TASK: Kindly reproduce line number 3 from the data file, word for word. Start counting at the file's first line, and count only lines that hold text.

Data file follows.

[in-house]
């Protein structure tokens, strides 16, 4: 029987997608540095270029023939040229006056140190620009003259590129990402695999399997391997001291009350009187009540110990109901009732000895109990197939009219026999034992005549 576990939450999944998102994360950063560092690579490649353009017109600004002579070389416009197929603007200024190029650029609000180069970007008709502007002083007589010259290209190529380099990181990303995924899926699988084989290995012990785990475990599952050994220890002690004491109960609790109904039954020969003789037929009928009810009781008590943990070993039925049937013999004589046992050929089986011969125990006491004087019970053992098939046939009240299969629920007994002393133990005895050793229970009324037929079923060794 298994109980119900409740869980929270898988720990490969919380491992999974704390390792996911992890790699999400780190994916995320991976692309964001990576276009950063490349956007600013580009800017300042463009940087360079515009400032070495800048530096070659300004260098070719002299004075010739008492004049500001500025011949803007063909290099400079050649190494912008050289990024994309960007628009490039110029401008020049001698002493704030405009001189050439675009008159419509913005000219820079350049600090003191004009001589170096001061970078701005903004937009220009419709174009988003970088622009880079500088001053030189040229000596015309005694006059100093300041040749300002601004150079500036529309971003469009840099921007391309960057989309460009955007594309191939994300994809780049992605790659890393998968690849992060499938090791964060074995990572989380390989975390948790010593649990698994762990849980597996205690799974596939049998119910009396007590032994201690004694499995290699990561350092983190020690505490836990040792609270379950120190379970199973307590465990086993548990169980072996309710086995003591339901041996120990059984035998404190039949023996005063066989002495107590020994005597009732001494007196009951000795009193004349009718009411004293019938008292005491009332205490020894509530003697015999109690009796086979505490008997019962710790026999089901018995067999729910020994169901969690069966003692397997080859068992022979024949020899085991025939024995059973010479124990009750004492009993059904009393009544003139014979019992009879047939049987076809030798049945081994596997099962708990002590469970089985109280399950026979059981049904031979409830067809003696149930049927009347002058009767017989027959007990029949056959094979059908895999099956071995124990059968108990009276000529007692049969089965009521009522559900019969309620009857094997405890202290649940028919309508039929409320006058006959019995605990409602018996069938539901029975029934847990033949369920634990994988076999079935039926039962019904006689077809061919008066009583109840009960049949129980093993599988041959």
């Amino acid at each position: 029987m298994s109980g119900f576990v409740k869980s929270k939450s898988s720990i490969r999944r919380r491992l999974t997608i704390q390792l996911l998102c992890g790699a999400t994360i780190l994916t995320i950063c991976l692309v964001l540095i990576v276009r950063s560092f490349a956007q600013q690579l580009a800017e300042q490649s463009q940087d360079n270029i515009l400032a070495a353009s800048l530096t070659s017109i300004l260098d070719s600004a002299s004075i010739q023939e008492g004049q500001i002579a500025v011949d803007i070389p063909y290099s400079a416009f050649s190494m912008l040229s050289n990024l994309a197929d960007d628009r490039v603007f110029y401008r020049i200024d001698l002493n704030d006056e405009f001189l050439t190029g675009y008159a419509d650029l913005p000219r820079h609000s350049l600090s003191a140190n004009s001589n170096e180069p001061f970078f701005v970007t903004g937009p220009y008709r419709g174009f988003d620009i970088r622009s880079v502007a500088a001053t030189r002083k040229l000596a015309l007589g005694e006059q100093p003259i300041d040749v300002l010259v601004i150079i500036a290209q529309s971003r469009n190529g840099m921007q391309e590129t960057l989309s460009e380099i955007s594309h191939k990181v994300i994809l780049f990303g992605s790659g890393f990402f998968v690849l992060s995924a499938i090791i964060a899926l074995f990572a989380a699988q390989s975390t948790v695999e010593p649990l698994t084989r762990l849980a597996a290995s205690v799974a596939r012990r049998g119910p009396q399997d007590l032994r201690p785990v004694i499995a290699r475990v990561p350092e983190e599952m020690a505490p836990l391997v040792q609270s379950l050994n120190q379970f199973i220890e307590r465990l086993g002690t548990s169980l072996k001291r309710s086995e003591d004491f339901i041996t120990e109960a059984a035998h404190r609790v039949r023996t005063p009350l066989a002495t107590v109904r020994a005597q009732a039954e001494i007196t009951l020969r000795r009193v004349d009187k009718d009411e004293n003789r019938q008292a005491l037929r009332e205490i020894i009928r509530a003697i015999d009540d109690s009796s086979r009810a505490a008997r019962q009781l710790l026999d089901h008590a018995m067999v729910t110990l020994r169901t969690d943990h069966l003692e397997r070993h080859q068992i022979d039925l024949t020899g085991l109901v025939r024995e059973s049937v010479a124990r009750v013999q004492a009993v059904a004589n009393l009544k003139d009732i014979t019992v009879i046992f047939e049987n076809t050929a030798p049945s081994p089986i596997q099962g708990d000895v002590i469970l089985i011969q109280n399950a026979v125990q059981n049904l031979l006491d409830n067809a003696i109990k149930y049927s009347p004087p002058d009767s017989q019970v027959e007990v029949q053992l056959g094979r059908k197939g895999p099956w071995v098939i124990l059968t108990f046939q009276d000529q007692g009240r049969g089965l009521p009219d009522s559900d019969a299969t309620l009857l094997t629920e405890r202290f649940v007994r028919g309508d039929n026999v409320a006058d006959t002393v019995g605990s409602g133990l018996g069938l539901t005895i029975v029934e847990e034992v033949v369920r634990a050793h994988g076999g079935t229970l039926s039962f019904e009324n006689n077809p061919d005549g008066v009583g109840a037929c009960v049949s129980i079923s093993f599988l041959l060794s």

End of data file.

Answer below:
């Amino acid at each position: 029987m298994s109980g119900f576990v409740k869980s929270k939450s898988s720990i490969r999944r919380r491992l999974t997608i704390q390792l996911l998102c992890g790699a999400t994360i780190l994916t995320i950063c991976l692309v964001l540095i990576v276009r950063s560092f490349a956007q600013q690579l580009a800017e300042q490649s463009q940087d360079n270029i515009l400032a070495a353009s800048l530096t070659s017109i300004l260098d070719s600004a002299s004075i010739q023939e008492g004049q500001i002579a500025v011949d803007i070389p063909y290099s400079a416009f050649s190494m912008l040229s050289n990024l994309a197929d960007d628009r490039v603007f110029y401008r020049i200024d001698l002493n704030d006056e405009f001189l050439t190029g675009y008159a419509d650029l913005p000219r820079h609000s350049l600090s003191a140190n004009s001589n170096e180069p001061f970078f701005v970007t903004g937009p220009y008709r419709g174009f988003d620009i970088r622009s880079v502007a500088a001053t030189r002083k040229l000596a015309l007589g005694e006059q100093p003259i300041d040749v300002l010259v601004i150079i500036a290209q529309s971003r469009n190529g840099m921007q391309e590129t960057l989309s460009e380099i955007s594309h191939k990181v994300i994809l780049f990303g992605s790659g890393f990402f998968v690849l992060s995924a499938i090791i964060a899926l074995f990572a989380a699988q390989s975390t948790v695999e010593p649990l698994t084989r762990l849980a597996a290995s205690v799974a596939r012990r049998g119910p009396q399997d007590l032994r201690p785990v004694i499995a290699r475990v990561p350092e983190e599952m020690a505490p836990l391997v040792q609270s379950l050994n120190q379970f199973i220890e307590r465990l086993g002690t548990s169980l072996k001291r309710s086995e003591d004491f339901i041996t120990e109960a059984a035998h404190r609790v039949r023996t005063p009350l066989a002495t107590v109904r020994a005597q009732a039954e001494i007196t009951l020969r000795r009193v004349d009187k009718d009411e004293n003789r019938q008292a005491l037929r009332e205490i020894i009928r509530a003697i015999d009540d109690s009796s086979r009810a505490a008997r019962q009781l710790l026999d089901h008590a018995m067999v729910t110990l020994r169901t969690d943990h069966l003692e397997r070993h080859q068992i022979d039925l024949t020899g085991l109901v025939r024995e059973s049937v010479a124990r009750v013999q004492a009993v059904a004589n009393l009544k003139d009732i014979t019992v009879i046992f047939e049987n076809t050929a030798p049945s081994p089986i596997q099962g708990d000895v002590i469970l089985i011969q109280n399950a026979v125990q059981n049904l031979l006491d409830n067809a003696i109990k149930y049927s009347p004087p002058d009767s017989q019970v027959e007990v029949q053992l056959g094979r059908k197939g895999p099956w071995v098939i124990l059968t108990f046939q009276d000529q007692g009240r049969g089965l009521p009219d009522s559900d019969a299969t309620l009857l094997t629920e405890r202290f649940v007994r028919g309508d039929n026999v409320a006058d006959t002393v019995g605990s409602g133990l018996g069938l539901t005895i029975v029934e847990e034992v033949v369920r634990a050793h994988g076999g079935t229970l039926s039962f019904e009324n006689n077809p061919d005549g008066v009583g109840a037929c009960v049949s129980i079923s093993f599988l041959l060794s």